The legal battle between Disney and Scarlett Johansson is over.
Disney and Johansson have resolved their dispute over the lawsuit that the Oscar-winning actress filed against the entertainment giant in July. After two months of vitriolic filings and shaming PR statements from both parties, Disney and Johansson confirmed on Thursday that they had settled the matter out of court.
“I’m very pleased that we have been able to come to a mutual agreement with Scarlett Johansson regarding Black Widow,” Disney Studios Content Chairman Alan Bergman said in a statement. “We appreciate her contributions to the Marvel Cinematic Universe and look forward to working together on a number of upcoming projects, including Disney’s Tower of Terror.”
Johansson added: “I am happy to have resolved our differences with Disney. I’m incredibly proud of the work we’ve done together over the years and have greatly enjoyed my creative relationship with the team. I look forward to continuing our collaboration in years to come.”
The lawsuit accused Disney of breaching Johansson’s contract when it released her Marvel movie Black Widow on the streaming service Disney+ on July 9th ― the same day the film opened in U.S. theaters. According to the suit, Johansson agreed that her salary for Black Widow would be largely based on the film’s box-office earnings. But since the flick arrived on Disney+ on the same day it hit theaters, its ticket sales earnings are believed to have been affected significantly.
“To maximize these receipts, and thereby protect her financial interests, Ms. Johansson extracted a promise from Marvel that the release of the picture would be a ‘theatrical release,’” the suit claimed. “As Ms. Johansson, Disney, Marvel, and most everyone else in Hollywood knows, a ‘theatrical release’ is a release that is exclusive to movie theatres. Disney was well aware of this promise, but nonetheless directed Marvel to violate its pledge and instead release the picture on the Disney+ streaming service the very same day it was released in movie theatres.”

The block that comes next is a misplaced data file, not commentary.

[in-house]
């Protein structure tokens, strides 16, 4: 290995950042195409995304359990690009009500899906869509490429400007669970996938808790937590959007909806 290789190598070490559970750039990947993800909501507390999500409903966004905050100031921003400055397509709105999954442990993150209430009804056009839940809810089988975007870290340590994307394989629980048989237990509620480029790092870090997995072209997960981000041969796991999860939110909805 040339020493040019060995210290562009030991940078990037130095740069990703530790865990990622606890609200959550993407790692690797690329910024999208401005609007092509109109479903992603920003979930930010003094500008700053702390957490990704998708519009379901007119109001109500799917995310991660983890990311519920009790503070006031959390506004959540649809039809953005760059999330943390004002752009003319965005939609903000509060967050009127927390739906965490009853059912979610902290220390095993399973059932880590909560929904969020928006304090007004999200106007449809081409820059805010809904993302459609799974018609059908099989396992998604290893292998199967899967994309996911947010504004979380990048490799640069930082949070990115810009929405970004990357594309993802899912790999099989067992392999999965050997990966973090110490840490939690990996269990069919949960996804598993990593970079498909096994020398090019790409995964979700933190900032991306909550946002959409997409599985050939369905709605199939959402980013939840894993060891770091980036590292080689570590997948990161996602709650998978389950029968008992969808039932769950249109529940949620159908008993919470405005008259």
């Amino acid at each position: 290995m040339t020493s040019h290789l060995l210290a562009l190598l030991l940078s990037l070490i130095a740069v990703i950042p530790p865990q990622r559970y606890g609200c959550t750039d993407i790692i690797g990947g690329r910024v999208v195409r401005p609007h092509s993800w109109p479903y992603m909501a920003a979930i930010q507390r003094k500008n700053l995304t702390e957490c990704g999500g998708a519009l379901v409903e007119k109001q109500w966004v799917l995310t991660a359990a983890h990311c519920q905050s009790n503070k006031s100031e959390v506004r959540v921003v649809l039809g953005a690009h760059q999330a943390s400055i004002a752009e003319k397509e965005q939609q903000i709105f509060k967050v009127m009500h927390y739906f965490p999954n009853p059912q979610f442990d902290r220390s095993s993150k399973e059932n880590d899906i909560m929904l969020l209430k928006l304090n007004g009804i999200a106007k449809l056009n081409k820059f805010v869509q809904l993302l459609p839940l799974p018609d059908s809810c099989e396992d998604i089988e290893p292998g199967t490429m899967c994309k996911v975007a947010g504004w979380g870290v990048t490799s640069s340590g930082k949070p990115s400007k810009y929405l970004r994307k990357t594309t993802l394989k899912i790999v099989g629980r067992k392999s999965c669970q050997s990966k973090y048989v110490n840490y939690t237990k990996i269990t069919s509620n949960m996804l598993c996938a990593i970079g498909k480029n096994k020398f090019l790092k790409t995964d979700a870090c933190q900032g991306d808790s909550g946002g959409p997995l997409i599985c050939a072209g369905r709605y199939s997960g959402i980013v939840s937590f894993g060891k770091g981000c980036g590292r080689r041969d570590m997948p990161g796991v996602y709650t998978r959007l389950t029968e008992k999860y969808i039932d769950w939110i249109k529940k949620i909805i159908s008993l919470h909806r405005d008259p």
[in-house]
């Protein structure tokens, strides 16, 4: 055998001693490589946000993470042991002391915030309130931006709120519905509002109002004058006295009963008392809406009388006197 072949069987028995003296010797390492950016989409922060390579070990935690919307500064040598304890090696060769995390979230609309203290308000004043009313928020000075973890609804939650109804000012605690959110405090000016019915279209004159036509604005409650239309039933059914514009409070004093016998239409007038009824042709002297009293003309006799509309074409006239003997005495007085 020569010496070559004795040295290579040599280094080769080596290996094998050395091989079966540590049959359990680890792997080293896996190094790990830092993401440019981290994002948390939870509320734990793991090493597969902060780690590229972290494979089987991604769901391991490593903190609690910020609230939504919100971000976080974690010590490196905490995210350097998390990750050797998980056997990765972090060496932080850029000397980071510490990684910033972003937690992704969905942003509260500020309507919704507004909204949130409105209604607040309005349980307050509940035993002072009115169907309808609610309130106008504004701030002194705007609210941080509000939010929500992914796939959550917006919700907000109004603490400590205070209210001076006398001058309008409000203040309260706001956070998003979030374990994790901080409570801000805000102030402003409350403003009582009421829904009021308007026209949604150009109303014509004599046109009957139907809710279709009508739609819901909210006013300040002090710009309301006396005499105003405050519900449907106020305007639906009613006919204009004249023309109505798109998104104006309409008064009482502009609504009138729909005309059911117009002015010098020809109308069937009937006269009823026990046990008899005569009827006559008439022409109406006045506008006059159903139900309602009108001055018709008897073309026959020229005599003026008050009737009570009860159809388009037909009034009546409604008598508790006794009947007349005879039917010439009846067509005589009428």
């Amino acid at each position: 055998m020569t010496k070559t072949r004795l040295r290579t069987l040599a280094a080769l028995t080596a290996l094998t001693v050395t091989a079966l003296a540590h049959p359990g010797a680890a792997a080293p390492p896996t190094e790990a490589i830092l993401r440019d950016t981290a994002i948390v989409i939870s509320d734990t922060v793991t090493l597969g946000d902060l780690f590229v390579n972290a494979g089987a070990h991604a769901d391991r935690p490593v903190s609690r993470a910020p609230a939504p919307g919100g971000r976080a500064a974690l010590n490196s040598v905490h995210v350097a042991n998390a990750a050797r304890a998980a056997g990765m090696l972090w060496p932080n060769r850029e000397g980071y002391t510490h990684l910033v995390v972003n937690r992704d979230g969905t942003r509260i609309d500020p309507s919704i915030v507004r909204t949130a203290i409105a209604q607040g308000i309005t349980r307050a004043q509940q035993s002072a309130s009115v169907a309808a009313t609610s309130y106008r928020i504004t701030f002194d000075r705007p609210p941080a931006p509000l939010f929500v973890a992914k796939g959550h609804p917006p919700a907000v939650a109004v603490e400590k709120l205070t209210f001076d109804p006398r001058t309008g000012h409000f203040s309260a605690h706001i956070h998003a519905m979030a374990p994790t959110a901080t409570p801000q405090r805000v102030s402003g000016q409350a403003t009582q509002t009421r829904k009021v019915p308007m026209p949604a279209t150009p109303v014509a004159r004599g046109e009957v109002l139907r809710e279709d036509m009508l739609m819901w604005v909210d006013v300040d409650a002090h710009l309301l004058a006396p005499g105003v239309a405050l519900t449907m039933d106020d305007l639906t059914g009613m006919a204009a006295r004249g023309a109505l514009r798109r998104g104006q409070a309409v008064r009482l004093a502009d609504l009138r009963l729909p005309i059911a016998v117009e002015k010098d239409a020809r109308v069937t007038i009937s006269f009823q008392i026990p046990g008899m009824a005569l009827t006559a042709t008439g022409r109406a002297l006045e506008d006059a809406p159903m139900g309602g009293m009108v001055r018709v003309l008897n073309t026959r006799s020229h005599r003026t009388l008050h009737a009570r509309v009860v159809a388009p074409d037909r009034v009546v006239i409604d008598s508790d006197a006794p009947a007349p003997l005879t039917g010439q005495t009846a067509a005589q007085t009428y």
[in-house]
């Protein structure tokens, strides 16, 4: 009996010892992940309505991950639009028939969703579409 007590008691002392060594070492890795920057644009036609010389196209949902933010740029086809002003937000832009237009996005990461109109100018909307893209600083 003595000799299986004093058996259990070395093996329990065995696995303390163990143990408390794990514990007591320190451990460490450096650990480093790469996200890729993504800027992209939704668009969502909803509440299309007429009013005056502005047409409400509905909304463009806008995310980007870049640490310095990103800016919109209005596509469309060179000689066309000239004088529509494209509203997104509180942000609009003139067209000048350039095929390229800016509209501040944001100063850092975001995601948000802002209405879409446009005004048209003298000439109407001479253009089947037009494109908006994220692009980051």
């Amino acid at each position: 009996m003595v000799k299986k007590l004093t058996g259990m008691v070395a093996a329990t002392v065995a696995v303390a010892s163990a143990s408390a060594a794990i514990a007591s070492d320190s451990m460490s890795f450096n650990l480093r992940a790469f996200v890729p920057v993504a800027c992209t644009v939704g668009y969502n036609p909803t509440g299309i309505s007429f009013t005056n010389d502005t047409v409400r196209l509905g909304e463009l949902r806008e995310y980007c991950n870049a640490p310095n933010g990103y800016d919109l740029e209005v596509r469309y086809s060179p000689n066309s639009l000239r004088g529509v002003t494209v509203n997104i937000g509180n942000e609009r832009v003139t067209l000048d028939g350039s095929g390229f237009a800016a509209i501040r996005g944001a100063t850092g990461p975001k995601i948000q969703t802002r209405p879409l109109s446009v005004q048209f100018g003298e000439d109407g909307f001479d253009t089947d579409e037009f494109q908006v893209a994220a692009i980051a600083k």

In response to the suit, Disney said that “there is no merit whatsoever” to Johansson’s filing, which the company called “especially sad and distressing in its callous disregard for the horrific and prolonged global effects of the COVID-19 pandemic.”
A rep for Disney reiterated that the firm “has fully complied with Ms. Johansson’s contract” before pointing out that the release of Black Widow on Disney+ has, in fact, “significantly enhanced her ability to earn additional compensation on top of the $20 million” she initially received.
The terms of the settlement were not disclosed, but sources told Deadline that “the deal will run to more than $40 million.”
The legal spat between Disney and Johansson came at a pivotal moment in Hollywood as the industry faces questions about how audiences will consume entertainment and how those who create it will be paid for in the middle of the COVID-19 pandemic. In fact, Disney CEO Bob Chapek revealed at the Communacopia Conference earlier this month that the studio is resetting their talent deals in the wake of the Black Widow lawsuit.
With a production budget of $200 million, Black Widow grossed a total of $378 million at the worldwide box office.